George Orwell wrote “Politics and the English Language” in 1946, a turning point in the twentieth century. The early part of that century saw the invention of the automobile and airplane, the discovery of X-rays and penicillin. It was the dawn of the modern world, full of cause for endless optimism. But by 1946 that world, with all its science and rationality, had given birth to two global wars, genocide on an unprecedented scale, and the deployment of chemical and finally nuclear weapons against human bodies. How did so much potential get bent to such monstrous ends?
As a writer, Orwell turned to language. He alighted on a trend, a “tendency of modern prose away from concreteness,” and in it found, if not the cause of the twentieth century’s barbarity, at least a contributing factor. And while he was writing to counter the “ugly and inaccurate” English of his time, his words bear just as heavily on our own.
Truthiness, Before Its Time
On its surface, Politics and the English Language is an invective against unclear speech and writing, especially when used intentionally to deceive. We might call this “euphemism” or—in a coinage from Orwell himself three years later in Nineteen Eighty-Four—“doublespeak.” Orwell sometimes calls it “political speech” because it’s not just bad writing, it’s a political tool. Concrete ideas one can say yes or no to. (“Should we kill innocent civilians? Of course not.”) Whereas vagueness can be applied strategically to make the heinous palatable. (“How much ‘collateral damage’ is acceptable? Well…”)
In our time, political speech and writing are largely the defense of the indefensible. Things like the continuance of British rule in India, the Russian purges and deportations, the dropping of the atom bombs on Japan, can indeed be defended, but only by arguments which are too brutal for most people to face, and which do not square with the professed aims of the political parties. Thus political language has to consist largely of euphemism, question-begging and sheer cloudy vagueness. Defenseless villages are bombarded from the air, the inhabitants driven out into the countryside, the cattle machine-gunned, the huts set on fire with incendiary bullets: this is called pacification. Millions of peasants are robbed of their farms and sent trudging along the roads with no more than they can carry: this is called transfer of population or rectification of frontiers.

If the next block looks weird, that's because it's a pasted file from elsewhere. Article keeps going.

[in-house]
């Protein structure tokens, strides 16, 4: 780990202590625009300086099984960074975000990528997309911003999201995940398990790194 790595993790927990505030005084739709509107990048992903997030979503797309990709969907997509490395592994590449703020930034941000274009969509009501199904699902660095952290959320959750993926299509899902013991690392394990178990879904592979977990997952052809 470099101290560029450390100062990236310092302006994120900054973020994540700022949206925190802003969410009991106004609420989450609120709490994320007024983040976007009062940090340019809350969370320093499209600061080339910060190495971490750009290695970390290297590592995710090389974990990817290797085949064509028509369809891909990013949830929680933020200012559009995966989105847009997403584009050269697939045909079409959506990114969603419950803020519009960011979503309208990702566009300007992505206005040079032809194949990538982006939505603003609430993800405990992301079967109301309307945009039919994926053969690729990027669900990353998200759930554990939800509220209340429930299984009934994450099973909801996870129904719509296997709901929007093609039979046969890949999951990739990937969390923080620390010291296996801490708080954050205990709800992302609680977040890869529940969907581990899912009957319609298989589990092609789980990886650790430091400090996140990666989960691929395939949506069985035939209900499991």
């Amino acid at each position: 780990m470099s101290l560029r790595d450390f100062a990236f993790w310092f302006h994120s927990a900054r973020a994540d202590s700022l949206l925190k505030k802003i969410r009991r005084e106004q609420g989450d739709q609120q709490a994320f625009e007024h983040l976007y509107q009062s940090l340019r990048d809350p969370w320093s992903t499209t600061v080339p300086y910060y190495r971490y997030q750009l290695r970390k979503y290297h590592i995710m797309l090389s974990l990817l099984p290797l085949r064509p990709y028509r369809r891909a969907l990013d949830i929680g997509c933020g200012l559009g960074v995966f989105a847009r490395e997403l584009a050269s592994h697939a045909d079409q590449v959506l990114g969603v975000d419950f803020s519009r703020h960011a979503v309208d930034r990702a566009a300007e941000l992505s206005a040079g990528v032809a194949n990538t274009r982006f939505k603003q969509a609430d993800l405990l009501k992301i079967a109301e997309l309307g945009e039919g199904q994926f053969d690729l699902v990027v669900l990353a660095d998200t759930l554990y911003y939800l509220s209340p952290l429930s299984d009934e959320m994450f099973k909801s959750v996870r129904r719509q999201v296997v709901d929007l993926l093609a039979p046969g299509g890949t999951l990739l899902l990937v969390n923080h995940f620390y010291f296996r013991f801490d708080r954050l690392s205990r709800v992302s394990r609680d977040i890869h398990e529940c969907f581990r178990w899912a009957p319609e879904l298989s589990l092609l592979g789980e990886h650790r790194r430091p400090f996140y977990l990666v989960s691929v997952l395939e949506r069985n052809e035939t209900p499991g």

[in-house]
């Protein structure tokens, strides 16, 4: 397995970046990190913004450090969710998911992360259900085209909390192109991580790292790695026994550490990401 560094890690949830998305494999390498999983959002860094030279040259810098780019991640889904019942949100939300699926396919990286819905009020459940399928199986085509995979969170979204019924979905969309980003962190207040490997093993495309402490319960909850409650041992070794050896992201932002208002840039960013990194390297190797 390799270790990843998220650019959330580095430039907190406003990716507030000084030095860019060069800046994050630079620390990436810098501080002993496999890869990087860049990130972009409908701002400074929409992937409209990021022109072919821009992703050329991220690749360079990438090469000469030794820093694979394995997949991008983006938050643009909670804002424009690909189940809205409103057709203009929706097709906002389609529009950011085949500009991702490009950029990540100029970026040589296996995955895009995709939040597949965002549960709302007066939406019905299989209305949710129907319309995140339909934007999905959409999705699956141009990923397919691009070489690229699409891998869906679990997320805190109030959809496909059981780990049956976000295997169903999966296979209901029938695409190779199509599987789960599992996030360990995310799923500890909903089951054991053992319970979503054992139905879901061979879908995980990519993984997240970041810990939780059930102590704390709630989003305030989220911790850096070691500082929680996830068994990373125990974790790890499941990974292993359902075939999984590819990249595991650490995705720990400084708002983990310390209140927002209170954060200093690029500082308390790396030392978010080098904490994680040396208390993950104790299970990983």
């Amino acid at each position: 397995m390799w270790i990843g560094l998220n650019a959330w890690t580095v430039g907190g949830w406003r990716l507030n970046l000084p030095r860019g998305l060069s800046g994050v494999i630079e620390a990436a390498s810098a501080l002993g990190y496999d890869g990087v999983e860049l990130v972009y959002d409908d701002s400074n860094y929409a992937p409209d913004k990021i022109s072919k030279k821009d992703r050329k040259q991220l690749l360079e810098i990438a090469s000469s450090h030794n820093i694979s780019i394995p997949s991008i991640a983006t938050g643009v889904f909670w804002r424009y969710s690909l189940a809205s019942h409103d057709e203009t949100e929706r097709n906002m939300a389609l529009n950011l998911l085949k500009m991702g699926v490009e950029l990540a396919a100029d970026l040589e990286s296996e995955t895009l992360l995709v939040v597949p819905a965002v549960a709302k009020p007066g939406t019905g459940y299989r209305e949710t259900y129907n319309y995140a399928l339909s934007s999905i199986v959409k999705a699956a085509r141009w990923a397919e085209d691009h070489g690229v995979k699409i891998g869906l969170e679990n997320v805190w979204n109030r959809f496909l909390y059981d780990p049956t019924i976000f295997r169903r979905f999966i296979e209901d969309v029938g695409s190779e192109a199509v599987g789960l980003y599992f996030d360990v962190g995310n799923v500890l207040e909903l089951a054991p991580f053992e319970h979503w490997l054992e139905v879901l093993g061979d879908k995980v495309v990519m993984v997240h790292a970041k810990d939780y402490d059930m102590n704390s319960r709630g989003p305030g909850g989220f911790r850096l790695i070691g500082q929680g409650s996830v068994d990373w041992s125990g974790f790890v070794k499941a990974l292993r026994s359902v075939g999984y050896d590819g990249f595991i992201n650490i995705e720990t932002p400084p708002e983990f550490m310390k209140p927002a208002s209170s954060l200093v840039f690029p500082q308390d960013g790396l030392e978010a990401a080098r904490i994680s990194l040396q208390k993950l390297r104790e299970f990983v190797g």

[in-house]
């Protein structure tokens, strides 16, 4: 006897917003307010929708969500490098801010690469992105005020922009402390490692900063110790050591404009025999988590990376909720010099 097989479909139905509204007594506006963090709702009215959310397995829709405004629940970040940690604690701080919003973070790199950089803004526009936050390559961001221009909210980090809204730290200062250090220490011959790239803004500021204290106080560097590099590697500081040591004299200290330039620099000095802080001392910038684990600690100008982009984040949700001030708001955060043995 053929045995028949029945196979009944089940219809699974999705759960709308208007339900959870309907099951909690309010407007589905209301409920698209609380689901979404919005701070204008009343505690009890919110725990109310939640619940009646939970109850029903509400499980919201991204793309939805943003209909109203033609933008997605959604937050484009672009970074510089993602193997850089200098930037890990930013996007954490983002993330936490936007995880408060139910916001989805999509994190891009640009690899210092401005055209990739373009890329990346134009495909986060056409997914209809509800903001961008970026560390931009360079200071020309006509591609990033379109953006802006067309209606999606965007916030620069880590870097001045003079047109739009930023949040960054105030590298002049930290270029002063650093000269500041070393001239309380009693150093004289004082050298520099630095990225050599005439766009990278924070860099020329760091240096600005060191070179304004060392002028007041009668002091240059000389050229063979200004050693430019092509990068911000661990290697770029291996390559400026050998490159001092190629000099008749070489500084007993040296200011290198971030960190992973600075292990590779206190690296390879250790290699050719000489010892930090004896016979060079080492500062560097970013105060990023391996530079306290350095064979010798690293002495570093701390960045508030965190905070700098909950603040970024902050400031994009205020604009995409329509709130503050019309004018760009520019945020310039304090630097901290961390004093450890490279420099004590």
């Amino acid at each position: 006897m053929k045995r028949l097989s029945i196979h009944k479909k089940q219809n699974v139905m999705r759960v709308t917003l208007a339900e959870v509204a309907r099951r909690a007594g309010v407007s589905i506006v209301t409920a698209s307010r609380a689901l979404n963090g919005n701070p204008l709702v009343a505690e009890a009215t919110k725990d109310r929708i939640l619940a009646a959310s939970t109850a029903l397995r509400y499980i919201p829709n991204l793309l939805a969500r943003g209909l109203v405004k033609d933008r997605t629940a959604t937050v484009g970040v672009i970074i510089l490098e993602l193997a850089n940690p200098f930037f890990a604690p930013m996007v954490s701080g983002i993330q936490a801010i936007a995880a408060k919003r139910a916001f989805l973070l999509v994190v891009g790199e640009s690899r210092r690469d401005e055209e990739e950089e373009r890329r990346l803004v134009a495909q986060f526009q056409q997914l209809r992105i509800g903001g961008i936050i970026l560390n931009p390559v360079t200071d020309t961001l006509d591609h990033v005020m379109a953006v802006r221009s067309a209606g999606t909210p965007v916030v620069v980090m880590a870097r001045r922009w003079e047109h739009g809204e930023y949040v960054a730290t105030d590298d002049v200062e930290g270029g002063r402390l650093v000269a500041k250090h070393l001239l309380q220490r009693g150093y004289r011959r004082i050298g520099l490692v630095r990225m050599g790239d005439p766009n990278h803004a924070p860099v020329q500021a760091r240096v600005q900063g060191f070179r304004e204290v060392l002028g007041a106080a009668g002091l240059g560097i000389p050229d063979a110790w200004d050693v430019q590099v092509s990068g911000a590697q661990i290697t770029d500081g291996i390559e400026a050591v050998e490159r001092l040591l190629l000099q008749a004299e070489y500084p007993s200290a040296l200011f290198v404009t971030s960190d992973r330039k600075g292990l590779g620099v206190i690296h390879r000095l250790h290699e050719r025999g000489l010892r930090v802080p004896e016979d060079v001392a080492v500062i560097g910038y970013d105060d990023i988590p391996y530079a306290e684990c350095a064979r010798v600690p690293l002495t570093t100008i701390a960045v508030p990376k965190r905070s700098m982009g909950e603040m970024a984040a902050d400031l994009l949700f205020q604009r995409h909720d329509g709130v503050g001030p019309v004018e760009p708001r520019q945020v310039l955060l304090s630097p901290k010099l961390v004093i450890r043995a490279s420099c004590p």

Or, for a contemporary example, when Counselor to the President Kellyanne Conway infamously defended the Press Secretary’s demonstrable falsehoods as “alternative facts”. It is this perverse imprecision, a refusal to call things what they are, which Orwell sees as so threatening. A lie is a bad thing, but it can be refuted and rendered harmless. The real danger comes from language that has a quality Stephen Colbert would famously dub “truthiness,” the appearance of truth, without any factual content to be refuted by reality.
Lacking any factual content, such ideas serve primarily a practical, rather than an epistemological, purpose. Their slipperiness allow us to believe contradictory things. We want cheap gasoline, but also want to believe it does not come with a price measured in human lives. Phrases like “collateral damage” let us have it both ways, at least if we don’t think too hard about it.
Advice for Writers and Thinkers
Modern English, especially written English, is full of bad habits which spread by imitation and which can be avoided if one is willing to take the necessary trouble. If one gets rid of these habits one can think more clearly, and to think clearly is a necessary first step toward political regeneration: so that the fight against bad English is not frivolous and is not the exclusive concern of professional writers.